I Hope Neil Young Will Remember…That The MacBook Pro Isn’t Crap

As you’ve probably heard by now, Neil Young recently got on The Vergecast and called the MacBook Pro’s audio capabilities “Fisher-Price quality”. While preparing to discuss my thoughts about this for today’s Mac Geek Gab 800, I decided I probably needed to share them in written form, too. I wasn’t planning on publishing anything, as so many other smart people (Jim Dalrymple and Jason Snell among them) have said all the smart things I thought needed to be said.

But I realized that there’s another angle to approach this from: one of compassion; one of trying to understand where all this comes from. I was never really a Neil Young fan. Quite frankly, I don’t like to hear him sing. I appreciate his place in the history of rock-and-roll, of course, and his songwriting abilities are not-to-be-challenged. I just don’t want to be the one hearing him sing those songs, you understand. Given the rant I delivered on today’s Mac Geek Gab, perhaps there’s not much I want to hear from Mr. Young.

This isn’t the first time Neil has been in the technology news. Years ago, he and famed-producer, Bruce Botnick, were hawking their (now-defunct) PonoPlayer to us music-loving geeks, trying to explain to us why playing music back at bitrates and sample rates far beyond the realm of human hearing mattered. In a conversation I had with him about it at the time, Botnick made liberal use of the phrase, “as the artist intended.” Confirmation bias is really what that was (and is) about: if you believe something sounds better because of some external factor, your brain will actually perceive it as sounding better, and you’ll enjoy it more.

But Neil Young’s most recent comments about the MacBook Pro are more about purity … and relevance. As an aging human who is still lucky enough to be actively aging, I can relate to the concept of relevance! And there are two ways to approach it: waxing poetic (and clinging to!) the things that you did “way back when”, or embracing change and evolving with the times.

Neither of these approaches is wrong, mind you, at least not all the time. Sometimes the only positive thing you can say about the “new way of doing things” is that it’s new and will continue to evolve into something (hopefully) better. If you go in with that assumption, though, you’ll often miss out on the ability to see the benefits of change and evolution.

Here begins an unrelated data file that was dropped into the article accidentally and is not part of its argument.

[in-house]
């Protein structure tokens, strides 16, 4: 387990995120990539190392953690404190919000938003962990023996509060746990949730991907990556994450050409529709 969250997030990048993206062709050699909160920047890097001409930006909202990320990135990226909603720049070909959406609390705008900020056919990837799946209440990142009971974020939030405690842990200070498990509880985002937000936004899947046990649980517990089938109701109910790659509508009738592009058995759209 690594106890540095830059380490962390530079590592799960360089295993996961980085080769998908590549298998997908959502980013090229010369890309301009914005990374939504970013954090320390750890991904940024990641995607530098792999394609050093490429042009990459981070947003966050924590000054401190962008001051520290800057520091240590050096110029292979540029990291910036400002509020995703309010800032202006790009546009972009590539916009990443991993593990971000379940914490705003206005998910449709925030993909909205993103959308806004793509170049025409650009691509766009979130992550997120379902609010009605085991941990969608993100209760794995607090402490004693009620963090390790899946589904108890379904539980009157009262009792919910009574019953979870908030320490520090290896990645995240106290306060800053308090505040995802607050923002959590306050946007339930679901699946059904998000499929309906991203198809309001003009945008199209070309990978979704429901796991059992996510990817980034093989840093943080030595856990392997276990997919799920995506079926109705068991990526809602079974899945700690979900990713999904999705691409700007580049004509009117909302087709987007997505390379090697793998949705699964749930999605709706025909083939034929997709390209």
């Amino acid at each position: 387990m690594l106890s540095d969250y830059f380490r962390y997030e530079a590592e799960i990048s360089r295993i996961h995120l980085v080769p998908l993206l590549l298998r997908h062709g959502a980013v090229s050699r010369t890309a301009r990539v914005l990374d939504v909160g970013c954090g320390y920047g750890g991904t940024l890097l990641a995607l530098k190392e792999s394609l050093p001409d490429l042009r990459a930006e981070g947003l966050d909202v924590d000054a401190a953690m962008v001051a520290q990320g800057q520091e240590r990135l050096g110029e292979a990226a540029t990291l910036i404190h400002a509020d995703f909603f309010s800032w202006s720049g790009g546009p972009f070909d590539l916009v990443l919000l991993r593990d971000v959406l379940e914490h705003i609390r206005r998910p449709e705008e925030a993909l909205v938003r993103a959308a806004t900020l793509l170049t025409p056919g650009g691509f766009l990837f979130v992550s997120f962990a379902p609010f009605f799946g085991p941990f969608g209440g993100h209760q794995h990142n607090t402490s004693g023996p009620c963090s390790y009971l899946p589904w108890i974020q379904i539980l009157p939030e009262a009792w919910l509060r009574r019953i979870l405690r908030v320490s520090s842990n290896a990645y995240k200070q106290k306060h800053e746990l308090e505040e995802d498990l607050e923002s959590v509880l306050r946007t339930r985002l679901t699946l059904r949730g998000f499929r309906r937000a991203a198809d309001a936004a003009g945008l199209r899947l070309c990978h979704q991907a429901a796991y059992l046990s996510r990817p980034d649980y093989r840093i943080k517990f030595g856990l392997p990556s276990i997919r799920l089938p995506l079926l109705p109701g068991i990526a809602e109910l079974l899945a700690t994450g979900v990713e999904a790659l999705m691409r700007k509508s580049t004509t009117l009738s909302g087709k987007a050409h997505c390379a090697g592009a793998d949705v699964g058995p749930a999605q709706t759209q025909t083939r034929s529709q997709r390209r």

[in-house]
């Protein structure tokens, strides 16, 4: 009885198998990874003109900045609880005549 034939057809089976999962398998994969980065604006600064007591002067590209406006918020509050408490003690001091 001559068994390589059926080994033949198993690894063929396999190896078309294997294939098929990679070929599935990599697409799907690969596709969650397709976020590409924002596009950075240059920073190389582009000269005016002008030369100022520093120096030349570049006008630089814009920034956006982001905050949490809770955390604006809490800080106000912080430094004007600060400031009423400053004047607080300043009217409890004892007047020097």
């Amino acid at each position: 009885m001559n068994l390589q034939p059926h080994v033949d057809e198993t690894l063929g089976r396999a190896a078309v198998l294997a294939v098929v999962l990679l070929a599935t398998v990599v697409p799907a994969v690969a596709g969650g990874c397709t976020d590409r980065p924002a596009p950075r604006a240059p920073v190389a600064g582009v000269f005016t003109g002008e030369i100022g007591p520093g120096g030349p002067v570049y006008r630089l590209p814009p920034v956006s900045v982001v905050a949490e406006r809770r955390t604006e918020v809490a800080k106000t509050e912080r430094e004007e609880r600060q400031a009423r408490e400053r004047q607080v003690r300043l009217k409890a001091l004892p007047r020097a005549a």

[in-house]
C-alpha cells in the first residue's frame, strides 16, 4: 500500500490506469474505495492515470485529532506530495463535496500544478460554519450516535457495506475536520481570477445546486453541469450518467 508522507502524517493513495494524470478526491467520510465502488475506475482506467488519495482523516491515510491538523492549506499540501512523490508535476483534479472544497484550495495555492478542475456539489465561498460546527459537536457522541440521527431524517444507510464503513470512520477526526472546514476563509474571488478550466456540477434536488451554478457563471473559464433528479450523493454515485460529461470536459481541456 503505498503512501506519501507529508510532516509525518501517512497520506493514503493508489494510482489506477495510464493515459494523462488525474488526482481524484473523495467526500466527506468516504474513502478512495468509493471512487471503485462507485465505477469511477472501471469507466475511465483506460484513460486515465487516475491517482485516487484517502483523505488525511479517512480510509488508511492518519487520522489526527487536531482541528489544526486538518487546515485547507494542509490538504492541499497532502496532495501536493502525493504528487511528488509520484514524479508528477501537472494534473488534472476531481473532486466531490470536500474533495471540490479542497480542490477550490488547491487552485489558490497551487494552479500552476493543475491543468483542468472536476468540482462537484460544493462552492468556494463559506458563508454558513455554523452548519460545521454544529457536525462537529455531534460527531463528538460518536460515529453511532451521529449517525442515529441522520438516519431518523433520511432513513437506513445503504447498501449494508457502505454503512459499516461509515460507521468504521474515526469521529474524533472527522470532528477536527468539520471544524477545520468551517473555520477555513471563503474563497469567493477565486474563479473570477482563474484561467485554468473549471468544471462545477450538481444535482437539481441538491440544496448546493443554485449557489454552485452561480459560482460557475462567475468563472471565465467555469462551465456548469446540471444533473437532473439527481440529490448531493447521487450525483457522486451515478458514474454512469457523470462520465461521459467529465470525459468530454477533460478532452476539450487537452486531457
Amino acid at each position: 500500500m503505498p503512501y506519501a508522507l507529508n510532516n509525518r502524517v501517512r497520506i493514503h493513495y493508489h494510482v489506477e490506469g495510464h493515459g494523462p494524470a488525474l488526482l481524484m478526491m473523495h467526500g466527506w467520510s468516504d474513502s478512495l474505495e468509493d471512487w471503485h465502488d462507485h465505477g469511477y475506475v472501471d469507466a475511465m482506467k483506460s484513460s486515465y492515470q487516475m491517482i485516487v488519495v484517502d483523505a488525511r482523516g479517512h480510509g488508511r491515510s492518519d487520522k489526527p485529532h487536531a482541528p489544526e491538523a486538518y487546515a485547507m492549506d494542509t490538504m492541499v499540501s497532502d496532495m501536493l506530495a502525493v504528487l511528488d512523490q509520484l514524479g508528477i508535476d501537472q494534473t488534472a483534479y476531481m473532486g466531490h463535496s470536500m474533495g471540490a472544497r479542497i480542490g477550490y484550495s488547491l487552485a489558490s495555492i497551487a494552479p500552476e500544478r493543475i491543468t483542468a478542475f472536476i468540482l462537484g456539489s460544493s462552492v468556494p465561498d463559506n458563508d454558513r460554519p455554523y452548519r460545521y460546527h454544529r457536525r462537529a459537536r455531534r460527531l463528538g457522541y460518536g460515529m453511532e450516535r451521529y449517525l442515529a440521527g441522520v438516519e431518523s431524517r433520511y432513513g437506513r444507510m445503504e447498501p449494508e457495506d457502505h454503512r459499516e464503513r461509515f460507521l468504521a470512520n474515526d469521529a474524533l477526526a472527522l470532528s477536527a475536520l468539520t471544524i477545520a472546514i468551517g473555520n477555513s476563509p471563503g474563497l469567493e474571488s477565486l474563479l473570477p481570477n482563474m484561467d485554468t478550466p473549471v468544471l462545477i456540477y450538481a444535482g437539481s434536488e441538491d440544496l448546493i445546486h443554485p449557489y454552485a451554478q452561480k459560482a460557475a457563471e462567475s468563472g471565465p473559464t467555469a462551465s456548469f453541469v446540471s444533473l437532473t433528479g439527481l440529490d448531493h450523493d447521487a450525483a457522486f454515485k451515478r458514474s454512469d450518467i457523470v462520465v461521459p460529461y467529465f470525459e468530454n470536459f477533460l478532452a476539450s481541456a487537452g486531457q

What bothers me about Neil Young is that he’s a mess of contradictions. His Pono player was all digital, all the time; “state-of-the-art” one might say. One might also say the same about the new 16″ MacBook Pro, as long as that one isn’t Neil Young. To Neil, the MacBook Pro is “a piece of crap … Fisher-Price quality.”

Seriously, Neil? Fisher-Price crap? Nah, man.

When Neil Young was in the studio in the 60’s and 70’s – his golden years, if I’m to intuit his recent ramblings correctly – he was using the state-of-the-art components of the time. On those early records, I would presume that Mr. Young didn’t have much say about the technology that was being used: he was just lucky to be there and have the chance to record his music for others to hear. I dare say that if digital were available at that moment, it would have been used by whatever engineers were recording him: if the engineers at Gold Star and Columbia Studios used a 2019 16″ MacBook Pro to record that album (in 1966!), I am certain Neil Young would’ve equally loved the career and lifestyle that resulted from those recordings being shared with what-would-come-to-be his adoring fans. And he would probably say very positive and even (anachronistically) nostalgic things about that MacBook Pro.

Putting all this together, I feel Mr. Young has conflated his quest for purity with his desire for relevance, finding it hard to let go of the past and adapt to the present. And that’s without getting into the fact that Neil Young certainly doesn’t hear as well as he used to hear.

To paraphrase another great songwriter: I hope Neil Young will remember (no he won’t). This geeky man don’t need him around, anyhow*.

*I hope Neil Young continues to live a long and prosperous life. But if he’s just going to be poo-pooing all new tech that isn’t his, best if he stays out of the limelight when doing so. Focus on the positive, Brother Neil. That has served you well in the past.

18 thoughts on “I Hope Neil Young Will Remember…That The MacBook Pro Isn’t Crap

    1. @quakerotis Thanks for saying that! And Neil is right… for Neil. My issue is when he starts spouting his (completely valid) personal opinions as facts for everyone to follow. That’s where he (continually) gets my hackles up.

      But as Paul Kent noted during a related discussion on our Gig Gab Podcast this week, if we want Neil Young the edgy songwriter, we necessarily have to accept that Neil Young the misguided technologist is around, too.


      1. @davehamilton
        Yeah, I mean no disrespect to Neil, but he has his expertise and I have mine. If you read TapeOp Magazine in the issue before this one, https://tapeop.com/interviews/134/mark-howard/ you Cana see how convoluted our idea of what “great” sound is.